Pricing-related processes are also ad hoc in many companies because there is lack of a shared understanding of the role of pricing and of pricing processes. These companies have not paid much attention to pricing as a function. Therefore, results that a company obtains are not necessarily commensurate with the investments made in hiring senior-level pricing managers and in implementing pricing software technology. Use of technology in environments where interfunctional divergence is reflected in poor controls on pricing and in poor shared understanding of the pricing process is only an ill-conceived panacea.

Still there are industries with pricing operations expertise, for example car rentals and airlines, that have learned to consistently extract positive, if lean, margins even in bad times. The good news is that in other industries, attention to pricing operations is growing. Some companies now have managers and directors of pricing strategy, even Chief Pricing Officers. The number of consulting firms and pricing software companies grows by the day.

Six Sigma Pricing can focus this attention to help the different stakeholders understand pricing operations and bring different functional perspectives together. It uses data and facts to provide a framework to review and design close-looped processes.

Challenge 2: "The Customer Is Always Right"

A customer-focused company always looks for better ways to serve its customers. However, being customer-responsive is not the same as being customer-focused. Customers want quick turnaround on pricing decisions, and there is no reason why it should not be so. But, when a company has tens of thousands of transactions a year, this can create pressure to lower the price in two ways. If a company does not have solid pricing processes, its personnel may give in too easily and too quickly to requests for lower pricing for a particular single transaction, or worse, over many transactions by improving contract terms.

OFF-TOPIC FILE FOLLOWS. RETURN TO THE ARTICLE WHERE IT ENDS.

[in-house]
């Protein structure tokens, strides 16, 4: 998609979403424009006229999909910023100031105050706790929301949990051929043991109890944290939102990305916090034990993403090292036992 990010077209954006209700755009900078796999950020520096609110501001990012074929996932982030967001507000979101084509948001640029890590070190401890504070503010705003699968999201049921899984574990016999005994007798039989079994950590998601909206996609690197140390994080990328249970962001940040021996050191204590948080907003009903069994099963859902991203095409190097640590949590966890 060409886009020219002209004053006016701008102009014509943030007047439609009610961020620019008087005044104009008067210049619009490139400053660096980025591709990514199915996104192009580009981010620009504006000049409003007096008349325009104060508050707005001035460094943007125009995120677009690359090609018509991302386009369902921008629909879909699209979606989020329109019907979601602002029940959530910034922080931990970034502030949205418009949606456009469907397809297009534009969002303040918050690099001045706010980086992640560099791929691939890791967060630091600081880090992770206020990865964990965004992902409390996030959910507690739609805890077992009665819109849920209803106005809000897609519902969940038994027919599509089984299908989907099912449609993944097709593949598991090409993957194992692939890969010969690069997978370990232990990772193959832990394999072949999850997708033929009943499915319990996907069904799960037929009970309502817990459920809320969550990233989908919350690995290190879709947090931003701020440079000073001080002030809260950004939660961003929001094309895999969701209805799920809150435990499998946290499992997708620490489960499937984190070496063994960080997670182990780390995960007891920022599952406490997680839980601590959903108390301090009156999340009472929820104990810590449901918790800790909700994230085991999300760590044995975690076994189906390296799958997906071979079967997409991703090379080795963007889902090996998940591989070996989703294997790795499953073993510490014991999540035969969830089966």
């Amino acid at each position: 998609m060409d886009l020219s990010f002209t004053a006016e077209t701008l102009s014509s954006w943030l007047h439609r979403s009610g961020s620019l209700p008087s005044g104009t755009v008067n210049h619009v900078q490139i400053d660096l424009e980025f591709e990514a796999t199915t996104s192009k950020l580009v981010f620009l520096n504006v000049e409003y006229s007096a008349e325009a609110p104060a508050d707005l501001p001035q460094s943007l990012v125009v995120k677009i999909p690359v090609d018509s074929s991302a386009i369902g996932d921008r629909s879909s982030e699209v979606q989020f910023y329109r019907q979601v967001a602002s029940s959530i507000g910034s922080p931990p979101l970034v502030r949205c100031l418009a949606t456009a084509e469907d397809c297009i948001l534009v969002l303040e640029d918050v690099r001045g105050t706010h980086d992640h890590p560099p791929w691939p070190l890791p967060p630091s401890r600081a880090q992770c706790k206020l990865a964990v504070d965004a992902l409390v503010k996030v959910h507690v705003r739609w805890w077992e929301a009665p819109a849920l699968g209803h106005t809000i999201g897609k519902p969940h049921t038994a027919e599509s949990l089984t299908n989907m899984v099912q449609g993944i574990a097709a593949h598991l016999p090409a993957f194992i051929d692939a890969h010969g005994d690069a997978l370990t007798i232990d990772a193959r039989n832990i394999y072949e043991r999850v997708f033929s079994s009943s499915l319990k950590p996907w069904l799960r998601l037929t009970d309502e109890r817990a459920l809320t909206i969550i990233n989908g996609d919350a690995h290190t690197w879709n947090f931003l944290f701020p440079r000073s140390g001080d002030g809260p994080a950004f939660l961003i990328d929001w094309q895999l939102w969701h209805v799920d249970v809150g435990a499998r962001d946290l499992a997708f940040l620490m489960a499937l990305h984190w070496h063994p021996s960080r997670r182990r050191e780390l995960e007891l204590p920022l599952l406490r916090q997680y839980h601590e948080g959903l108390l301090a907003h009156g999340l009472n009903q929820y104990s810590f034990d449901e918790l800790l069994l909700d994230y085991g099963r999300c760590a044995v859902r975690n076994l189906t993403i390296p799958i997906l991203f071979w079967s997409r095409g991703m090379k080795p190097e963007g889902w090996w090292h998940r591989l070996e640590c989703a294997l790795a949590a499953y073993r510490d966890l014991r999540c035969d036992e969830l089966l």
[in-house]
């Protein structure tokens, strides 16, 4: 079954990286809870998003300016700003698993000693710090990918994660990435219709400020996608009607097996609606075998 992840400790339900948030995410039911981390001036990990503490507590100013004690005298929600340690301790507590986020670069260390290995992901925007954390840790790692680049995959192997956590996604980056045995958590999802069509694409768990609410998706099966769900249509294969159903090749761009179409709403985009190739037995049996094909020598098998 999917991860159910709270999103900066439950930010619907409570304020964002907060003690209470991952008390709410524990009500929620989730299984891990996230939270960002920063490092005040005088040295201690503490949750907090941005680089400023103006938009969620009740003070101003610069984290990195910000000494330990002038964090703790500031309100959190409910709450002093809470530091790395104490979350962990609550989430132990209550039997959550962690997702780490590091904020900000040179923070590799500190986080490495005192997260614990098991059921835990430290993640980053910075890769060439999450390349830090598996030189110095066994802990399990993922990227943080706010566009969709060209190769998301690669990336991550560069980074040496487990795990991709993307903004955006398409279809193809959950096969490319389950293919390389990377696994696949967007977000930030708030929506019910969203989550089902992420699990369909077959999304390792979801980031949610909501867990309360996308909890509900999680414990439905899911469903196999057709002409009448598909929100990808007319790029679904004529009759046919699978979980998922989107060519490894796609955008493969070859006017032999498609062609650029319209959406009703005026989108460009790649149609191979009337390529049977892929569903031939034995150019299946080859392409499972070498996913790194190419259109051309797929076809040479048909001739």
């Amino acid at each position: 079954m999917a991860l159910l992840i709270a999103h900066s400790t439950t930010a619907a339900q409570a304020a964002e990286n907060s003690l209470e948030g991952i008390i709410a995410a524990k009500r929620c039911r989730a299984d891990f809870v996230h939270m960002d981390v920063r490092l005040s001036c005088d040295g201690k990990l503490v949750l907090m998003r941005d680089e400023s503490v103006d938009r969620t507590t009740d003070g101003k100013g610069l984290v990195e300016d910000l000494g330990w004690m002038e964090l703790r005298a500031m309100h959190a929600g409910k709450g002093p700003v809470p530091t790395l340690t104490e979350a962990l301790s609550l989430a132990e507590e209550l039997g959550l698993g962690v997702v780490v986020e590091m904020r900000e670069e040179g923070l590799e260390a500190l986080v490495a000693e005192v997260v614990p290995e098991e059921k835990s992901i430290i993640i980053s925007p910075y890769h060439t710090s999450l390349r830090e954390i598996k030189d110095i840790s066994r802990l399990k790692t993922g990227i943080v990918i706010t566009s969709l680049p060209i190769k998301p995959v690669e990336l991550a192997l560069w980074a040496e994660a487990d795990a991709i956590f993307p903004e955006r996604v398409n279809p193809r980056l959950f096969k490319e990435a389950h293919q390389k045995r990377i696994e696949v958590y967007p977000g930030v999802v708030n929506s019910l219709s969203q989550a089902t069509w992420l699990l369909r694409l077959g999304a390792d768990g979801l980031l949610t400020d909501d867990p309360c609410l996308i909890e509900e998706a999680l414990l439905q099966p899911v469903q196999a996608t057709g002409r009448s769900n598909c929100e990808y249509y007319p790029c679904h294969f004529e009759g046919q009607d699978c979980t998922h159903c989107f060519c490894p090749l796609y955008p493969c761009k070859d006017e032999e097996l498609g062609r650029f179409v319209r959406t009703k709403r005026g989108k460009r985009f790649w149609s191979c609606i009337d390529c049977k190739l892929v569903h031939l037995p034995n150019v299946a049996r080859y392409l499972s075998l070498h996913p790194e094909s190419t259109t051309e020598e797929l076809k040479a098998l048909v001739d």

The "need-for-speed" in responding to the customer can translate into putting aside any due process for a transaction or putting aside any consensus-building efforts around a contract's terms. The customer's assertion of the price being "wrong" or too high can go unchallenged in this situation in the absence of any fact-based analysis.

There may have been a genuine case of a wrong price in the past. System glitches, changes in personnel at customer or vendor location, changes in competitive offering, and miscommunication are among many other known problems that exist in a business environment. Sometimes a customer learns of another customer receiving an inexplicably low price from the vendor. When a sales representative is not sure of the problem source, either scenario spurs a discussion around dropping the price in the interest of keeping the customer happy.

In the absence of a systematic framework, being responsive to the customer invariably leads to the customer extracting a lower price or less favorable terms from the seller's viewpoint. Six Sigma Pricing provides for a fact-based systematic decision process that leads to consistent prices and a focus on the customer's needs rather than always simply lowering prices to be "customer-responsive."

Challenge 3: Continual Internal and External Changes

Pricing is complex also because of its sensitivity to the continual changes in the internal and external environment. Internally, a company may have seen turnover or may have brought in new leadership, resulting in changed policies. Every changed policy can entail changes in pricing processes, and the company might not train everyone in the new process.